• modular: individual ideas can be used separately or combined
  • practical: focused on the most tractable and impactful practices
  • general: applicable to any field that works with data and statistical analysis
  • concise: aimed at the busy scientists who doesn’t have time to take a full course right now

We break this guide down into three mains sections. Each section contains many modular components, each of which can be considered and used independently or in combination with the others:

  • Section 1: Careful study design to help ensure and demonstrate that results and conclusions are valid and useful:

    • Thoughtful determination of experimental parameters, such as using power analysis to estimate an appropriate sample size
    • Distinguishing between exploratory and confirmatory research
    • Pre-analysis planning of statistical analyses
    • Ensuring that all relevant data is collected in order to be comparable with past work
    • Additional considerations, such as pre-registration, planning for potential problems, and consideration of ethical implications.
  • Section 2: Adopting best practices in analyzing data and reporting results:

    • Preliminary: decisions and considerations before working with any data.
    • Statistical analysis plan: plan your analytic approach beforehand.
    • Data generation: generate an appropriate set of data.
    • Data preparation: transparently prepare your data for data analysis.
    • Data visualization: visualize all data using informative visualizations.
    • Data summarization: summarize all data using appropriate statistics.
    • Data analysis: analyze all data and avoid common blunders.
    • Data analysis - medicine: a few more considerations for medical research.
    • Statistical analysis report: report transparently and comprehensively.
    • Examples: published literature exemplifying principles of this manual.
  • Section 3: Making relevant research materials available to all:

    • Open Data: making the raw data available for further research and replication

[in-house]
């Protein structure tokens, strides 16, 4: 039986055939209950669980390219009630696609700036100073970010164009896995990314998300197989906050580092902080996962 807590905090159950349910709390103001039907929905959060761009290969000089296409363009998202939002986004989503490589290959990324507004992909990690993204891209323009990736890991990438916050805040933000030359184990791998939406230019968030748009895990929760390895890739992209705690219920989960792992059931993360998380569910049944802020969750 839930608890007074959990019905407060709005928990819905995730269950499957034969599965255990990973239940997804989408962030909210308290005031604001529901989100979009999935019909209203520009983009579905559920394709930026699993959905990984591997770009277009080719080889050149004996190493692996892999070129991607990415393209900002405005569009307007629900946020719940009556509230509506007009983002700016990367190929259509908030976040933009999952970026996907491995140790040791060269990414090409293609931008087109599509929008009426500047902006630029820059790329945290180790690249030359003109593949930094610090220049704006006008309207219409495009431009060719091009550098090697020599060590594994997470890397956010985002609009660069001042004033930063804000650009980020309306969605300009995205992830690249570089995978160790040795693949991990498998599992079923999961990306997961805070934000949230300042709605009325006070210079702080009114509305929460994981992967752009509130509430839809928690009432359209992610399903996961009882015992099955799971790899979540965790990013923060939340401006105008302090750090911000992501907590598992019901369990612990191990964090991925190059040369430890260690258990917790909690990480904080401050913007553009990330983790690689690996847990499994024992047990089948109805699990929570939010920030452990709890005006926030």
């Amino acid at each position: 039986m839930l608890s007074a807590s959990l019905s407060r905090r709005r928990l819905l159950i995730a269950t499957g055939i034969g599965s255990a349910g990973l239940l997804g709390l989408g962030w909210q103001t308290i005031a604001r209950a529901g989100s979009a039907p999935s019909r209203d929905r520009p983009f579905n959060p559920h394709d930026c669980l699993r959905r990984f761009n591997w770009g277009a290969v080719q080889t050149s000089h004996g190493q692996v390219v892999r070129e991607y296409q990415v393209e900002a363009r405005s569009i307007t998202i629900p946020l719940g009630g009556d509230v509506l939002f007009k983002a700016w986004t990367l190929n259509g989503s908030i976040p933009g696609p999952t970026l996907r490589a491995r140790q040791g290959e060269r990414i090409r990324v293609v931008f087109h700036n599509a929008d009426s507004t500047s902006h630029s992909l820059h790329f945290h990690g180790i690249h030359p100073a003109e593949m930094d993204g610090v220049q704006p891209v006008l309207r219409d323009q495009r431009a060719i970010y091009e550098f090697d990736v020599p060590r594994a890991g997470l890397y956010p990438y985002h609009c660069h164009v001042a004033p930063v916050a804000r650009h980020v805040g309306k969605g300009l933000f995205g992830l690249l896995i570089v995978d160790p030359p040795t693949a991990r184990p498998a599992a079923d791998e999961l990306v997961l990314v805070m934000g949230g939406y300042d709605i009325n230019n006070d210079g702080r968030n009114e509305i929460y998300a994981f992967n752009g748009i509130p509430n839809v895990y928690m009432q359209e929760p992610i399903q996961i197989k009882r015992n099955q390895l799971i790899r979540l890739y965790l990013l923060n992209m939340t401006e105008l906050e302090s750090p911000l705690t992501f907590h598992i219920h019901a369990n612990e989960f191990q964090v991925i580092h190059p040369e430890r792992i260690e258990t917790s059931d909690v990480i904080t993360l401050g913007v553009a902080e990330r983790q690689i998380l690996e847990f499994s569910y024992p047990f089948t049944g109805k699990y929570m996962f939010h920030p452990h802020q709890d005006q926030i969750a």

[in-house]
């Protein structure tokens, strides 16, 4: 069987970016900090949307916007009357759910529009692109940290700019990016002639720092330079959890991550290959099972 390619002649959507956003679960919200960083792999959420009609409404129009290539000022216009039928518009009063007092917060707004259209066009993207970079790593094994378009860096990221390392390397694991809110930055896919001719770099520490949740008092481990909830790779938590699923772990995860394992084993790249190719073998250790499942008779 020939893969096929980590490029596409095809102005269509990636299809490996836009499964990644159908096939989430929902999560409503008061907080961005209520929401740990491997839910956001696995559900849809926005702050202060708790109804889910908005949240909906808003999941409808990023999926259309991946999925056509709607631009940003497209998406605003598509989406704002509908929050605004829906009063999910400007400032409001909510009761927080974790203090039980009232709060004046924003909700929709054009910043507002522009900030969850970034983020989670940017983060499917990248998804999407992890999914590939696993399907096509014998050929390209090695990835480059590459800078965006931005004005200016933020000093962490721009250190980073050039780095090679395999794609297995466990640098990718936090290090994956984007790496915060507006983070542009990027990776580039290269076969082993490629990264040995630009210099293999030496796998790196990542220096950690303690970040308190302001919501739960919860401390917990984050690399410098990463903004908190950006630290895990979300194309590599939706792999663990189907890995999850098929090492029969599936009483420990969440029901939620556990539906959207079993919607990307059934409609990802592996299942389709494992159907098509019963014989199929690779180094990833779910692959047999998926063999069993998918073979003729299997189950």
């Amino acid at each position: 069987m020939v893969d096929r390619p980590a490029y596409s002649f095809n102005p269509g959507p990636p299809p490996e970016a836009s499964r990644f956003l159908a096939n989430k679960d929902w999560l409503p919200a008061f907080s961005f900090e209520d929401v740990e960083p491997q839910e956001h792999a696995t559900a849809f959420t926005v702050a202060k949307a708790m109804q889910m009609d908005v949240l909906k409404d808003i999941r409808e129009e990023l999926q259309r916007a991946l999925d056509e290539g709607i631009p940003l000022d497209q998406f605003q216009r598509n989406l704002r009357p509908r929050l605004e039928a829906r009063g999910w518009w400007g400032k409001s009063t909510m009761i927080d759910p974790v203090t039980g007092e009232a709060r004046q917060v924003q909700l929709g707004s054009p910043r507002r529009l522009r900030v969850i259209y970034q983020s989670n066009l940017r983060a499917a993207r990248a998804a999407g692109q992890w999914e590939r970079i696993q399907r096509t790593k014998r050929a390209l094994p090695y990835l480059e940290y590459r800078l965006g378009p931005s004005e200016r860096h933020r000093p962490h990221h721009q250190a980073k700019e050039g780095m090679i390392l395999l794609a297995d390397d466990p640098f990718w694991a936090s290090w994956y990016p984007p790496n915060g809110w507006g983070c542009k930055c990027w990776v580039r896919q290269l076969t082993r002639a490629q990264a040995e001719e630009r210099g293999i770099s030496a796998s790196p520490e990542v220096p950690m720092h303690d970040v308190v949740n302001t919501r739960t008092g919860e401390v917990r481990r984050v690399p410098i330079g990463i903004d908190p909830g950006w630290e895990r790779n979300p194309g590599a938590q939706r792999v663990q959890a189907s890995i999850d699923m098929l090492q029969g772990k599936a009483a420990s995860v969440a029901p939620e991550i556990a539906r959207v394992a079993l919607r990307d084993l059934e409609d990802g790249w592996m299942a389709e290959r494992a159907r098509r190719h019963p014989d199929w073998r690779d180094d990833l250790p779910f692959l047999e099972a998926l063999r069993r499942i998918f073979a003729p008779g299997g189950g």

• Open Source Code: making the analysis pipeline transparent and available for others to borrow or verify
    • Reproducible Environments: making not just the data and code available for others, but making it easy for them to re-run the analysis in an easily reproducible manner
    • Open Publication Models such that anyone can see the scholarly output associated with the work
    • Documenting Processes and Decisions: making it clear to interested parties not only what was done and how, but also why, by mechanisms such as open lab notebooks

In addition, appendices cover additional resources, such as frequently asked questions, discipline-specific considerations and linked to additional resources (of which there are plenty!)

0.1 Authors

Dallas Card is a postdoctoral scholar with the Stanford NLP Group and the Stanford Data Science Institute. He received his Ph.D. from the Machine Learning Department at Carnegie Mellon University.

Yan Min is a Ph.D. candidate working with Mike Baiocchi as part of the Department of Epidemiology and Population Health at Stanford University. She has previously completed her medical studies in China.

Stylianos (Stelios) Serghiou is an AI Resident at Google Health working on using modern methods of data science to empower patients, doctors and clinical researchers. He received his Ph.D. in Epidemiology and Clinical Research and Masters in Statistics from Stanford University, where he was advised by John Ioannidis. He previously completed his medical training at the University of Edinburgh, UK.

0.2 Acknowledgements

We would like to thank all early readers of this work, who’s feedback we sincerely appreciate. We are especially thankful to the Stanford Data Science Initiative community, Russ Poldrack, John Chambers and Steve Goodman.